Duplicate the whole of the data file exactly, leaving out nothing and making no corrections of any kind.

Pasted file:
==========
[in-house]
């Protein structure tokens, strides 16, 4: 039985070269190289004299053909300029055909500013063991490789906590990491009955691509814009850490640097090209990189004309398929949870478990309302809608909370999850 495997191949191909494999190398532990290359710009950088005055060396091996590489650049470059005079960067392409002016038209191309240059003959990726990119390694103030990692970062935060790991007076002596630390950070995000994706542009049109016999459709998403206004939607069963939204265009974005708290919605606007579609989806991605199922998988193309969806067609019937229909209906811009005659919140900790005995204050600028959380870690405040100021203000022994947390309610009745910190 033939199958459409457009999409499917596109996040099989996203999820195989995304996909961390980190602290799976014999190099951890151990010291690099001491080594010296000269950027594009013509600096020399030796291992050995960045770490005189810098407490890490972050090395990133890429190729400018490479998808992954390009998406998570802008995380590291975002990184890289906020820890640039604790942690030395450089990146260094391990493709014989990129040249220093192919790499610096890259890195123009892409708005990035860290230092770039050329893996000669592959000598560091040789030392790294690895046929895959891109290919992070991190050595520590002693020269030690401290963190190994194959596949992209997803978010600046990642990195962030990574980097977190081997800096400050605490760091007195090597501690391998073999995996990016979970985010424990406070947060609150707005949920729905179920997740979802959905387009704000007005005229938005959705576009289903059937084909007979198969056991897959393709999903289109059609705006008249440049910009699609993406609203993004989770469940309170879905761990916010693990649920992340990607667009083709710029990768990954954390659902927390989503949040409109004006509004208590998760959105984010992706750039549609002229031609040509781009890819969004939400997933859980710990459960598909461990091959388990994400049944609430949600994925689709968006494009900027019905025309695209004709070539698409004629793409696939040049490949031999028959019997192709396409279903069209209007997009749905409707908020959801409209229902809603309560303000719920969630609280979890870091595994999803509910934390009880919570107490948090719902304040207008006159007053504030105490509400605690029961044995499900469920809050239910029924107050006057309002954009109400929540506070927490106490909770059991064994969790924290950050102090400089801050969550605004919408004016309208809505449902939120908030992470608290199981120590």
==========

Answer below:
[in-house]
């Protein structure tokens, strides 16, 4: 039985070269190289004299053909300029055909500013063991490789906590990491009955691509814009850490640097090209990189004309398929949870478990309302809608909370999850 495997191949191909494999190398532990290359710009950088005055060396091996590489650049470059005079960067392409002016038209191309240059003959990726990119390694103030990692970062935060790991007076002596630390950070995000994706542009049109016999459709998403206004939607069963939204265009974005708290919605606007579609989806991605199922998988193309969806067609019937229909209906811009005659919140900790005995204050600028959380870690405040100021203000022994947390309610009745910190 033939199958459409457009999409499917596109996040099989996203999820195989995304996909961390980190602290799976014999190099951890151990010291690099001491080594010296000269950027594009013509600096020399030796291992050995960045770490005189810098407490890490972050090395990133890429190729400018490479998808992954390009998406998570802008995380590291975002990184890289906020820890640039604790942690030395450089990146260094391990493709014989990129040249220093192919790499610096890259890195123009892409708005990035860290230092770039050329893996000669592959000598560091040789030392790294690895046929895959891109290919992070991190050595520590002693020269030690401290963190190994194959596949992209997803978010600046990642990195962030990574980097977190081997800096400050605490760091007195090597501690391998073999995996990016979970985010424990406070947060609150707005949920729905179920997740979802959905387009704000007005005229938005959705576009289903059937084909007979198969056991897959393709999903289109059609705006008249440049910009699609993406609203993004989770469940309170879905761990916010693990649920992340990607667009083709710029990768990954954390659902927390989503949040409109004006509004208590998760959105984010992706750039549609002229031609040509781009890819969004939400997933859980710990459960598909461990091959388990994400049944609430949600994925689709968006494009900027019905025309695209004709070539698409004629793409696939040049490949031999028959019997192709396409279903069209209007997009749905409707908020959801409209229902809603309560303000719920969630609280979890870091595994999803509910934390009880919570107490948090719902304040207008006159007053504030105490509400605690029961044995499900469920809050239910029924107050006057309002954009109400929540506070927490106490909770059991064994969790924290950050102090400089801050969550605004919408004016309208809505449902939120908030992470608290199981120590």